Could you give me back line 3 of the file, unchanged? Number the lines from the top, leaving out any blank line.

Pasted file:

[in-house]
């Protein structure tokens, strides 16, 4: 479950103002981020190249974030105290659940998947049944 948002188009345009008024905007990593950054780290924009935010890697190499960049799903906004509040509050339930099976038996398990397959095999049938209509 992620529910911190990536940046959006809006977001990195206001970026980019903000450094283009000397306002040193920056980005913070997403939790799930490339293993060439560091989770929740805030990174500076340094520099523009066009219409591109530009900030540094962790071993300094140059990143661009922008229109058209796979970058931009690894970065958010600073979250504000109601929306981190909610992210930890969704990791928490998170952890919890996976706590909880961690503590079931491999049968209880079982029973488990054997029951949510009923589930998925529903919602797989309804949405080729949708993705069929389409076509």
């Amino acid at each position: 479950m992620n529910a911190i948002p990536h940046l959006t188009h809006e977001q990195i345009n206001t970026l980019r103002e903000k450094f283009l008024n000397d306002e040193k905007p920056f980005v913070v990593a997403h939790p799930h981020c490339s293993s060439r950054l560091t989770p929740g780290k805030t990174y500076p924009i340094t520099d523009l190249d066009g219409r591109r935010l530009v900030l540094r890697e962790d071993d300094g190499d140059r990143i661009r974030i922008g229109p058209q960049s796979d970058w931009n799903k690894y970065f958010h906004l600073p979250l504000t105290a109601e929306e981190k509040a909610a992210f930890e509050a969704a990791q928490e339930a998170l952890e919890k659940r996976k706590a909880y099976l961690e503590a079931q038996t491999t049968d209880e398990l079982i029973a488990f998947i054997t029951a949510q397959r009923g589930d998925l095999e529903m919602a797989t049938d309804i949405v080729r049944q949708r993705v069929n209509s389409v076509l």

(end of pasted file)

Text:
């Amino acid at each position: 479950m992620n529910a911190i948002p990536h940046l959006t188009h809006e977001q990195i345009n206001t970026l980019r103002e903000k450094f283009l008024n000397d306002e040193k905007p920056f980005v913070v990593a997403h939790p799930h981020c490339s293993s060439r950054l560091t989770p929740g780290k805030t990174y500076p924009i340094t520099d523009l190249d066009g219409r591109r935010l530009v900030l540094r890697e962790d071993d300094g190499d140059r990143i661009r974030i922008g229109p058209q960049s796979d970058w931009n799903k690894y970065f958010h906004l600073p979250l504000t105290a109601e929306e981190k509040a909610a992210f930890e509050a969704a990791q928490e339930a998170l952890e919890k659940r996976k706590a909880y099976l961690e503590a079931q038996t491999t049968d209880e398990l079982i029973a488990f998947i054997t029951a949510q397959r009923g589930d998925l095999e529903m919602a797989t049938d309804i949405v080729r049944q949708r993705v069929n209509s389409v076509l």